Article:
Tuesday, 23 December 2014

Raffaele Imperiale - Arancini - Italian Rice Balls

Raffaele Imperiale - Arancini - Italian Rice Balls

Arancini Translates to Little Oranges

raffaeleimperiale.orgArancini: Italian Rice Balls, my families recipe has been around for at least 100 years; and we have always made them to have on Christmas Day, it wouldn't be Christmas without them. They can be prepared ahead of time and warmed up in an oven right before you're ready to serve them, they also freeze well too. We do the 7 fishes for Christmas Eve, on Christmas Day it's all about the meat (by then you're getting ready to grow a pair of gills from all the seafood the night before, lol).

This is a recipe from my Sicilian side of the family, and is a good example of Sicily's Arabic & Greek influence. If it seems a little sketchy in places it's because this recipe was never written down by anyone in my family; and in order for you to learn how to make them you must watch and learn. If I had a computer that can handle it I'd video tape me making them (or hire an actor, I'm not exactly a "Looker" if ya know what I mean, lol). So do forgive me in advance, I'm not being vague on purpose. There are many recipes for Arancina online, and I've included links to them so you can draw your own conclusions; you'll notice my recipe is a little different, and my friends fight over who gets to take any extra home (so it must be good). The only way you can get an Arancina slot is if someone on the list dies.

So many people I know take a shortcut and mix the meat and rice together; granted it will make your life easier. I don't do it that way; if you make them like this your rice balls may fall apart. Many add peas, I don't like peas in my Arancini (my family never made them that way); if you give me a rice ball with peas in them, I'll want to throw it at you (you've been forewarned, lol).


  • 1 lbs of chop meat
  • 1 small jar of pine nuts
  • 1 cup of your favorite tomato sauce (some use a sm. can of tomato paste)
  • 1 cup of Golden raisins soaked in Sweet Vermouth
  • 1 small onion minced
  • olive oil (enough to coat the bottom of the pan)
  • a handful of parsley


  1. The night before you start take the raisins and soak them in sweet vermouth (if not over night, at least a few hours) drain the vermouth (you can omit this step and use plain raisins if you are alcohol-free). In a large skillet on low heat / flame add enough olive oil to coat the bottom of the pan and add the minced onions, cook till translucent then add the small can of tomato paste and let that cook a few minutes constantly stirring add a little water to loosen it up (you can add the water to the empty can of tomato paste, this way you make use of all the tomato paste). If you choose to add tomato sauce, add it after you brown the chopmeat. Add the chop meat and brown it (if there is a lot of fat in the skillet, use a spoon to remove most of it), then add the golden raisins, parsley and pine nuts (you can also add salt and pepper, I recommend going easy on the salt, the grated cheese you add to the rice will have plenty of salt) . Let the meat cool completely or do this the night before and refrigerate till your ready to form the rice balls.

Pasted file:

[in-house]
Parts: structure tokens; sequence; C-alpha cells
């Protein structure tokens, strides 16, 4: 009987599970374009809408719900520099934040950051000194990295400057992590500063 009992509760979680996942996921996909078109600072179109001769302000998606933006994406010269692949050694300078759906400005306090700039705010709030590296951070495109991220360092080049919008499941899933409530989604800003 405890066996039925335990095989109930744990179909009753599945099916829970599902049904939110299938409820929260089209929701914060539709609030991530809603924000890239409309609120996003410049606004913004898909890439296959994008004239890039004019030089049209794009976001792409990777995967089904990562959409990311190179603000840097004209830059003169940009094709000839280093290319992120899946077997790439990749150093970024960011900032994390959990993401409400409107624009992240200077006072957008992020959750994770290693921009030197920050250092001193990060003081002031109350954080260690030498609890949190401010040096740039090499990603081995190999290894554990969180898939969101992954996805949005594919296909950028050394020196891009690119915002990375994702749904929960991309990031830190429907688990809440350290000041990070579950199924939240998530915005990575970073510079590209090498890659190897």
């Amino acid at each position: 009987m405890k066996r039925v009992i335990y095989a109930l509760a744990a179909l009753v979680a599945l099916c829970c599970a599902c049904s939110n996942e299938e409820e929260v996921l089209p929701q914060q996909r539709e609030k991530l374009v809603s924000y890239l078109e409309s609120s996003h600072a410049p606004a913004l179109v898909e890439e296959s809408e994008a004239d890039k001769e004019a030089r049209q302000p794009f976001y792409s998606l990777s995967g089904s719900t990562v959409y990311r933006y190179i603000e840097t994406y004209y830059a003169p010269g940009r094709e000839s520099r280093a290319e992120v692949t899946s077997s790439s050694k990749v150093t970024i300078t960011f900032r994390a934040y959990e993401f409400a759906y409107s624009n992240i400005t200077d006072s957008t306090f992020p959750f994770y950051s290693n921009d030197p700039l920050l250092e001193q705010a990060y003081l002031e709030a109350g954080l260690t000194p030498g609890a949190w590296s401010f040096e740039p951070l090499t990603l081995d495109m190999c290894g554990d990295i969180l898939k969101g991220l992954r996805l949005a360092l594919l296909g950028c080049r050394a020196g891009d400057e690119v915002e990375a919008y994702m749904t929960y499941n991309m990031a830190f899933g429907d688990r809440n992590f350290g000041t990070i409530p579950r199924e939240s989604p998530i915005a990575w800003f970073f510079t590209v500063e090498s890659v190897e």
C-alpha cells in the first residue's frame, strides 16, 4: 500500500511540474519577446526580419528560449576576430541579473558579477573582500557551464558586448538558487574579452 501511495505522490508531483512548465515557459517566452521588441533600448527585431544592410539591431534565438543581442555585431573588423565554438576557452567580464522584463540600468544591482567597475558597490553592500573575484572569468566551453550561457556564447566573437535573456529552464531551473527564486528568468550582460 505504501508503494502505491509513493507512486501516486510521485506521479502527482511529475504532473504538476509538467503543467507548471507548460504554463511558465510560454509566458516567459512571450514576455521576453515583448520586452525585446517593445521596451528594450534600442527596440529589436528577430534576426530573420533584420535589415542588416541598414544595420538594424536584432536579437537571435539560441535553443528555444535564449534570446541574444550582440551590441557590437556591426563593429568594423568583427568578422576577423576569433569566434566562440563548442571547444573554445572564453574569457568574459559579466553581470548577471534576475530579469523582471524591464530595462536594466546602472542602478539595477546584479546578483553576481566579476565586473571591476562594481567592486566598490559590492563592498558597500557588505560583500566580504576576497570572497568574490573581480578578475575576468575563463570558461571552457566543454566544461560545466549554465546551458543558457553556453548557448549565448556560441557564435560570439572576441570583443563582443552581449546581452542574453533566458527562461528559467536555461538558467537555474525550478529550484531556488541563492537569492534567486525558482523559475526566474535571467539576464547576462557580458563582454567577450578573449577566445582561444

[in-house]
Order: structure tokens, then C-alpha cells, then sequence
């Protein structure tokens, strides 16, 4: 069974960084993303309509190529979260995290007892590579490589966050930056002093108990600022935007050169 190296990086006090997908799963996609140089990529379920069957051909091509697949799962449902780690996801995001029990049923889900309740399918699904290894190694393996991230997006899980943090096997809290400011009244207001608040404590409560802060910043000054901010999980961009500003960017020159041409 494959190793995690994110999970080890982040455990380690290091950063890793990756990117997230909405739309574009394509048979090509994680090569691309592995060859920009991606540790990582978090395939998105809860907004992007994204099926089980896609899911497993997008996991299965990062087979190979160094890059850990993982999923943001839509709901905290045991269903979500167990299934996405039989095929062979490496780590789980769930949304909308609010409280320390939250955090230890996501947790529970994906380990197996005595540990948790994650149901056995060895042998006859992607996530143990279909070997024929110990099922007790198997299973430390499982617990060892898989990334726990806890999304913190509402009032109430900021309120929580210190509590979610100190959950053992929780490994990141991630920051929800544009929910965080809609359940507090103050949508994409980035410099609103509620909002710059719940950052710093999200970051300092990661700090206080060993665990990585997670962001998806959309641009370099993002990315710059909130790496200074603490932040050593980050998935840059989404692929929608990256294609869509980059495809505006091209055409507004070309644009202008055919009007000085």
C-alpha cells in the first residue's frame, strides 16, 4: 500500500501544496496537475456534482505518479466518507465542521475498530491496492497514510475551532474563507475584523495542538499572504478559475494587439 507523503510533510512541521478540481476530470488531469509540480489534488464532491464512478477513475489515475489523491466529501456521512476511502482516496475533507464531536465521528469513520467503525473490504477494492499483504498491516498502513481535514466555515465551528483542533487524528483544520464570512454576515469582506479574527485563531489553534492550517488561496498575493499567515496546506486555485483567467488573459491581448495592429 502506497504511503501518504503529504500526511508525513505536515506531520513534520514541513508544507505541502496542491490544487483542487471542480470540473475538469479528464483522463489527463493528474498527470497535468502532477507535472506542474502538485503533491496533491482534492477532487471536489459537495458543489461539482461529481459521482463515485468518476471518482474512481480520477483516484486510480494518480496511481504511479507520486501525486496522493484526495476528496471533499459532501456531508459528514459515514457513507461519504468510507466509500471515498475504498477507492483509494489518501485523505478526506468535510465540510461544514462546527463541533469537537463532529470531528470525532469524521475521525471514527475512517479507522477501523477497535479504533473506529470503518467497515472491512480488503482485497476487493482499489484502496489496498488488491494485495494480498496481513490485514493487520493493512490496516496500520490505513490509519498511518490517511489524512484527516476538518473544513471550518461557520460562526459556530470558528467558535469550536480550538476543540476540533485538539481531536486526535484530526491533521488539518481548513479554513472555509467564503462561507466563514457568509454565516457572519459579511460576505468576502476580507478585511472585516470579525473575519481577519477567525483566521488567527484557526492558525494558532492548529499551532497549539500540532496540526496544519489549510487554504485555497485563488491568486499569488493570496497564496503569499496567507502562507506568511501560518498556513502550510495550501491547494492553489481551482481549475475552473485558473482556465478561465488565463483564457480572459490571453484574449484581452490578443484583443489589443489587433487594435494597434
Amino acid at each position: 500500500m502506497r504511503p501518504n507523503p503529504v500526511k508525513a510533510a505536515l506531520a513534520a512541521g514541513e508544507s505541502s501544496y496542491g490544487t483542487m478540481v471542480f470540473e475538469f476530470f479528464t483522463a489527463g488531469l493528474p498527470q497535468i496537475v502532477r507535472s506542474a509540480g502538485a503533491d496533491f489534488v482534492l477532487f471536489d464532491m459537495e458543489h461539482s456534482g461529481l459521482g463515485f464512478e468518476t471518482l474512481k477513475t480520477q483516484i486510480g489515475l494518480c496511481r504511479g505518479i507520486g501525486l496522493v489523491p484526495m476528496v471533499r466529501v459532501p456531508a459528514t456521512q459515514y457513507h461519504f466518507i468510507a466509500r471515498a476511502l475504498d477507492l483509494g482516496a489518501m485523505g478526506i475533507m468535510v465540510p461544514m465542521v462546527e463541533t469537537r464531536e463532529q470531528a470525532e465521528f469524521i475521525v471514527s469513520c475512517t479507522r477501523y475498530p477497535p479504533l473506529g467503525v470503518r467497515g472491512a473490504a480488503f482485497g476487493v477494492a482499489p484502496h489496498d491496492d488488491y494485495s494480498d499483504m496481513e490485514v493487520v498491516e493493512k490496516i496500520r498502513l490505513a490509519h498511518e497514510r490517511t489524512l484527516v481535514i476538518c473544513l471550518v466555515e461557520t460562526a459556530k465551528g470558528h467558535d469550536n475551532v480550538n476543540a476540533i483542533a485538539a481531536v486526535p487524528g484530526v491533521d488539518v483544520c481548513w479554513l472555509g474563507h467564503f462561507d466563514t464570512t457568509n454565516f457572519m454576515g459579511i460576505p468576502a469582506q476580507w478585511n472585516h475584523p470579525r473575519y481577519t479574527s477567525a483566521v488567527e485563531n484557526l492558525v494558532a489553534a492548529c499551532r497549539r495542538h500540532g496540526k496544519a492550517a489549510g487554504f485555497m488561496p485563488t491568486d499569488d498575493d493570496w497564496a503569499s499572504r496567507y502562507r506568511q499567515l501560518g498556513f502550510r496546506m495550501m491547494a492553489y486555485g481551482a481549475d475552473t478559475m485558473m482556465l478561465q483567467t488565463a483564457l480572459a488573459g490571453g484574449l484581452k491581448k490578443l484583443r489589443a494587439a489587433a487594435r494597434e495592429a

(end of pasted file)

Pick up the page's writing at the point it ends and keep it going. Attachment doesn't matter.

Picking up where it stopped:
Making the Rice Filling - and Bread Crumb Outer Coating.

The key to make Arancini hold together is to NEVER ever rinse the rice before you prepare it, otherwise you'll remove the starch and they will fall apart (a common complaint for those who have tried to make this recipe). There is also a trick to making them, you need to add a vegetable shortening to the rice while it is still hot (as well as whatever cheeses you decide to add); once you do this you'll need to refrigerate them for a while, after the rice has been mixed well and cooled down a little. You can make the rice the night before; it's easier to make everything the night before, or you'd need to start early in the morning.

I use a pyrex lasagna tray, just to give you an idea of what you want to end up with. Make the rice according to the instructions on the box; some people cook the rice in chicken broth, I don't it's your call.


  • 2 - 3 pound bag/box of Carolina Rice
  • 1 1/2 cups of grated cheese
  • 1/4 cup of Crisco vegetable shortening
  • saffron (optional)
  • 3 - 5 eggs (some use just egg yolks)
  • 1 stick of butter


  1. Cook your rice as directed on the box, I repeat do not rinse the rice before you cook it. When the rice is done and while it's still hot add whatever cheese/s you'ld like to add; (my mother always used just grated cheese, many people add mozzarella) add a nice ladle of Crisco or store brand vegetable shortening and/or a stick of butter (my mother just used Crisco). Also, some people just put egg yolks in the rice; it's up to you. Let this mixture cool down a little before you add the eggs, basically you want to add enough egg/s to get a yellow tint to the rice (hard to see if you've added saffron, which I don't use my mother hated it).
Original Source: http://deadicatedlm.hubpages.com/hub/arancini-italian-rice-balls

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